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40 and Long

40 and LongFannie to purchase 40-year loans on wide basis

May 11, 2005

By COCO SALAZAR

Previously purchased on only a selective basis, Fannie Mae will soon buy forty-year fixed-rate mortgages on a permanent and wide basis. Broader use of such a program is in line with other currently popular alternative products being used by borrowers to get into higher priced homes.

Effective June 1, 40-year mortgages will be eligible for delivery to Fannie as a standard product, company spokeswoman Sandra Cutts told MortgageDaily.com.

The decision was disclosed by Tom Lund, Fannie’s acting executive vice president of single-family businesses, at a panel session during a mortgage banking conference held in San Francisco last week, Cutts said.

The 40-year mortgage “is nothing new,” the spokeswoman said, adding that it has been around since the late 1980s. However, it was until 2003 that Fannie started buying 40-year mortgages under a pilot program exclusively with credit unions.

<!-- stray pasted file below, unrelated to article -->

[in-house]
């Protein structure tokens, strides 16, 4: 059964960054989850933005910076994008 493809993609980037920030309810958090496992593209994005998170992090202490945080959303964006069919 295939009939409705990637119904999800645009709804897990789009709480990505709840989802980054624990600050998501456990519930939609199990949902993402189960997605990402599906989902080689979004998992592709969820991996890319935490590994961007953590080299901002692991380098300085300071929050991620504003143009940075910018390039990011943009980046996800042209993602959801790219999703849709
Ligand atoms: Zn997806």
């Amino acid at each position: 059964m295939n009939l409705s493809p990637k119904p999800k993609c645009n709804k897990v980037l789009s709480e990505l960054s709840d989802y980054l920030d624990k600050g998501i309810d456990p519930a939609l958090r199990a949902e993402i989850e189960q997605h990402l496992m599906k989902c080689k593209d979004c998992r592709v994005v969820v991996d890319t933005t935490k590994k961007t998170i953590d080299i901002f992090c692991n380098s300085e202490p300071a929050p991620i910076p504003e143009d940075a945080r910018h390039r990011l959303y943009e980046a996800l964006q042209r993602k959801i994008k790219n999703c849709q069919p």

Now, rising rates and home appreciation have pushed Fannie to standardize the loan to “make homeownership more affordable,” Cutts said.

The 40-year loan carries an interest rate that is on average about 0.25 percent to 0.375 percent higher than the 30-year mortgage, yet allows a lower monthly payment, the spokeswoman said.

While the monthly savings, for payments on a 40-year compared to a 30-year, are not material, some people would not be able to afford a home otherwise. For others, the monthly difference translates to money for other expenditures, or to a good amount of money saved over time.

The soon-to-be-standard loan product, however, “is not right for everybody,” Cutts said, noting that borrowers build home equity at a much slower pace and end up paying much more in interest over the life of the 40-year mortgage than on loans with shorter amortization periods.

Fannie will officially make the 40-year mortgage standard when it issues the Selling Guide Announcement to lenders at the end of the month, the spokeswoman said.

Borrowers, struggling to maintain incomes that keep up with rapidly increasing home prices in many major U.S. markets are turning to alternative programs such as interest-only programs, higher loan-to-value loans and adjustable rate mortgages. While there is the short term advantage of getting into a higher priced house, possible repercussions include less equity down the road, rising monthly payments that the borrower cannot keep up with or a balloon payment refinanced at a time when rates may be higher.


Coco Salazar is an assistant editor and staff writer for MortgageDaily.com.email: s3celeste@aol.com

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